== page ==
MacKinnon has always passed off credit for his incredible resurgence to linemates Landeskog, the 25-year-old Swedish power forward who won the Calder in 2012, and 21-year-old Mikko Rantanen, a 6-foot-4 Finnish offensive engine. Their line has been one of the most dominant in the NHL for the past two seasons: In 77 games together since Oct. 2017, they're a plus-26 in goal differential at 5-on-5. In eight games this season, they've generated eight even-strength goals and surrendered just two.

Colorado coach Jared Bednar had a few questions about his team heading into this season, after his first trip to the Stanley Cup playoffs as a bench boss. The play of that trio wasn't among them.

"If you know Nathan, and the drive that the top line has and the expectations put on themselves, there's nothing there that would make you believe that they're going to regress," he said.

Bednar, to his credit, helped foster that performance last season by changing the way MacKinnon was used on the power play, taking him from the middle to the left half wall. MacKinnon responded by having as many power-play goals (12) as he had scored in the previous three seasons combined, along with 20 assists.

"We always thought he would work well on that side. Unfortunately, some coaches saw it differently," said Barrie, tossing some shade. "But it's nice that we got it figured out. If you look around the league, the great scorers have their favorite spot on the power play to shoot. And now Nate's got that."

MacKinnon's start has been everything Bednar wanted, and perhaps even more: eight goals and six assists in eight games, putting him second in the NHL with 14 points, behind Auston Matthews (16) as of Monday.

"It helps prove that last season wasn't a one-off. That he can repeat that performance or better that performance," Bednar said.

The Colorado center was, of course, confident that there wouldn't be any falloff like there was after his previous best offensive campaign as a rookie. "No ... I was 19 years old. Different mindset. It's my sixth year now. I think the whole team had success my first year, especially offensively and especially on the power play. The second year was more of a struggle. I think that's what's hockey's mostly like. It's tough. It's a grind," he said.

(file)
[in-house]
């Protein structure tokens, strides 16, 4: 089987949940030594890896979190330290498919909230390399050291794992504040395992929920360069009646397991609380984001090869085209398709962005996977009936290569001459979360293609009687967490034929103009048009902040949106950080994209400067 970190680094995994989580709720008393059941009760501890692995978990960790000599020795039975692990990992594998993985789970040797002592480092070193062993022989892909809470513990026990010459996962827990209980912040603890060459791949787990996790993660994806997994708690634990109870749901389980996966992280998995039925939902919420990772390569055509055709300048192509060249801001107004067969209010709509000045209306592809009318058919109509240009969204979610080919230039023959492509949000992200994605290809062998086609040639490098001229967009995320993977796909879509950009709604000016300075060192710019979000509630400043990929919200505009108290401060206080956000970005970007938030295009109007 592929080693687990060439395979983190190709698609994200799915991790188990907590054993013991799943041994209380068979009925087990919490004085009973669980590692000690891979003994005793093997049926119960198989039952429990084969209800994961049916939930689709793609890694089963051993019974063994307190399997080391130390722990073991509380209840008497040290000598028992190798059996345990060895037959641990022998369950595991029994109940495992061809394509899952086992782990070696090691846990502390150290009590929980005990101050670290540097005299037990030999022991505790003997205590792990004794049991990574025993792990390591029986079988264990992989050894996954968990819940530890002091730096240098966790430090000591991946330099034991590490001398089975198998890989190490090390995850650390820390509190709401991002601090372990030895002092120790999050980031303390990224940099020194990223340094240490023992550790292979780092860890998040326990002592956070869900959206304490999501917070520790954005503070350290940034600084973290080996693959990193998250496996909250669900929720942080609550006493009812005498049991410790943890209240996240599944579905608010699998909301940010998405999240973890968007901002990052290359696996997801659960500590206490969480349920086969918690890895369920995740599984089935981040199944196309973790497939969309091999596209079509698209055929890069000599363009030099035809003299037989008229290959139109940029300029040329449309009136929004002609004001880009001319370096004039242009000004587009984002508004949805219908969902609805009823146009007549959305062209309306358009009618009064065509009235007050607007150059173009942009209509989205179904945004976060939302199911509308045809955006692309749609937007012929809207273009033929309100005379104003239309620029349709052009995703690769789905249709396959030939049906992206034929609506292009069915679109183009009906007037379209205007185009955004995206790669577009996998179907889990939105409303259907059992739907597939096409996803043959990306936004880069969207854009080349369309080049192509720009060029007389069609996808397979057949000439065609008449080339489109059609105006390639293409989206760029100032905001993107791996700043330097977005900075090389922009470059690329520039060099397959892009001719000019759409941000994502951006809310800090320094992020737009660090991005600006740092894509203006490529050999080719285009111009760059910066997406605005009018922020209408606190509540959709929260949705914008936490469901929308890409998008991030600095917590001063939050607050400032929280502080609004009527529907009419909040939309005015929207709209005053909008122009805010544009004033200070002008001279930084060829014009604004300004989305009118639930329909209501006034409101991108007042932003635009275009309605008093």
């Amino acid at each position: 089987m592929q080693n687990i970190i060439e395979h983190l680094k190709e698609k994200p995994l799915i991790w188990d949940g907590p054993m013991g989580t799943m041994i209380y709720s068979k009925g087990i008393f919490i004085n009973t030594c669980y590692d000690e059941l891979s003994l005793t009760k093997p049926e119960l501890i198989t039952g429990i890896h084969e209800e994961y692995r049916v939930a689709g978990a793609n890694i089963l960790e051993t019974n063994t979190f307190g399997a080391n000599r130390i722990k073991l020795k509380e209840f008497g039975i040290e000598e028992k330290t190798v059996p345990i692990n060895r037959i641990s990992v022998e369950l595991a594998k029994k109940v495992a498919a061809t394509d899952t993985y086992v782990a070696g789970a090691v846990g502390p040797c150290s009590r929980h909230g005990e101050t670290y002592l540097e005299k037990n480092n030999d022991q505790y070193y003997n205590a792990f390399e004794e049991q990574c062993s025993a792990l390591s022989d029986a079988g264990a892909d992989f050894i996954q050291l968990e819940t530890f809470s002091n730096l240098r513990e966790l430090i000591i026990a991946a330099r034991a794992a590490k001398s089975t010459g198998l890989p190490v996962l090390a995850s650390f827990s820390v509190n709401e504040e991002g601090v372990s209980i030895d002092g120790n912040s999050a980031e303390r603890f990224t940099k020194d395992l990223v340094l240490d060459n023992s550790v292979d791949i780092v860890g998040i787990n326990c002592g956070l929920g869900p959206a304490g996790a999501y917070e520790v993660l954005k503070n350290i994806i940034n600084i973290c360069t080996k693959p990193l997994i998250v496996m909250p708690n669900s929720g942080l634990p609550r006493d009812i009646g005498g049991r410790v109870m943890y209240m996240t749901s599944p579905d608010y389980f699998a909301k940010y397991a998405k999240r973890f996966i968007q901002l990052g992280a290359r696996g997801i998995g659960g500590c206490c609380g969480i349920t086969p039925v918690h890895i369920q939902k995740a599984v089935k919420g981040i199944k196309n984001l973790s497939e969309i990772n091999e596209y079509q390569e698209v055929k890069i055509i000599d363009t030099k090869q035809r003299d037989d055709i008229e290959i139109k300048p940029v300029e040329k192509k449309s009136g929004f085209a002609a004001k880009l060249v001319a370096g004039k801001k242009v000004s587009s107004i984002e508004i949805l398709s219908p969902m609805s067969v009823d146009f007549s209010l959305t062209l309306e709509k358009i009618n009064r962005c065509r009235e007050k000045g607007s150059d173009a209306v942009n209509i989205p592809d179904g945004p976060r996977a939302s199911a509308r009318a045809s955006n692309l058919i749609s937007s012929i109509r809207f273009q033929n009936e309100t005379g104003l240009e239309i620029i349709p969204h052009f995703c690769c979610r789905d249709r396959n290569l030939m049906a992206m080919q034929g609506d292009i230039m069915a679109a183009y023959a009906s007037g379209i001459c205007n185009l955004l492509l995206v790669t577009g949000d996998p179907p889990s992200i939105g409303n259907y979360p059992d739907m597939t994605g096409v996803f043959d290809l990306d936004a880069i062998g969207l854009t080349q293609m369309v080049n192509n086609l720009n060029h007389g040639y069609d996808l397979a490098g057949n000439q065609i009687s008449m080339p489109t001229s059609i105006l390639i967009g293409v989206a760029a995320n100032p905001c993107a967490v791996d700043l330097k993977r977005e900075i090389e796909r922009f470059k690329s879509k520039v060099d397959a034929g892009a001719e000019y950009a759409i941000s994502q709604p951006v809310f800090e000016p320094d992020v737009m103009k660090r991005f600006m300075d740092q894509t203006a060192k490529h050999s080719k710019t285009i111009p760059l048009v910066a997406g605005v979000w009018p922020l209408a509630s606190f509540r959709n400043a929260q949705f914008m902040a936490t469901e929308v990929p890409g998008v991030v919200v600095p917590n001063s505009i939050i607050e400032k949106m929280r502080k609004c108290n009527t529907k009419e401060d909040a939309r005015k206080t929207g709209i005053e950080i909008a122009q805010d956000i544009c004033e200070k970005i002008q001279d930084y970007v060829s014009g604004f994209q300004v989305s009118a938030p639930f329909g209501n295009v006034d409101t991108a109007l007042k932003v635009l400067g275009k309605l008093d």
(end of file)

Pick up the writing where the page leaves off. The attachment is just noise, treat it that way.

Everyone handles the grind differently. Like many other under-25 players in the NHL, MacKinnon is playing copious amounts of "Fortnite" this season, building and battling in a virtual landscape with teammates such as Matt Nieto, whom he considers the best on the team. "He's fun to play with. We'll drop anywhere hot. We're not trying to chop wood for 30 minutes and then come in second. We're trying to get some kills early," MacKinnon said. "I get greasy sometimes, for sure."

There's also an anonymity that comes with playing a game like "Fortnite" that MacKinnon no doubt appreciates. He's a fairly private individual. He has taken a step back from social media, for example, as his on-ice fortunes have changed. His Instagram, previously vibrant, has been dormant since August 2017.

"I'm not off it, just not that active, I guess. I just don't see the point," he said.

His last photo on the Gram: MacKinnon giving a bear hug to his German shepherd, who is more than a dog to him.

"He's so smart that it feels like it's not a dog, it's a roommate. He's very sensitive. You know what he's thinking. You just watch his ears. But he's very emotional. It's not like one state all the time. But he's always happy to see me," he said. "He's a German protection dog. Like a police dog. They train them for three years before you can get them."

Sometimes it takes a few years before the animal can be unleashed.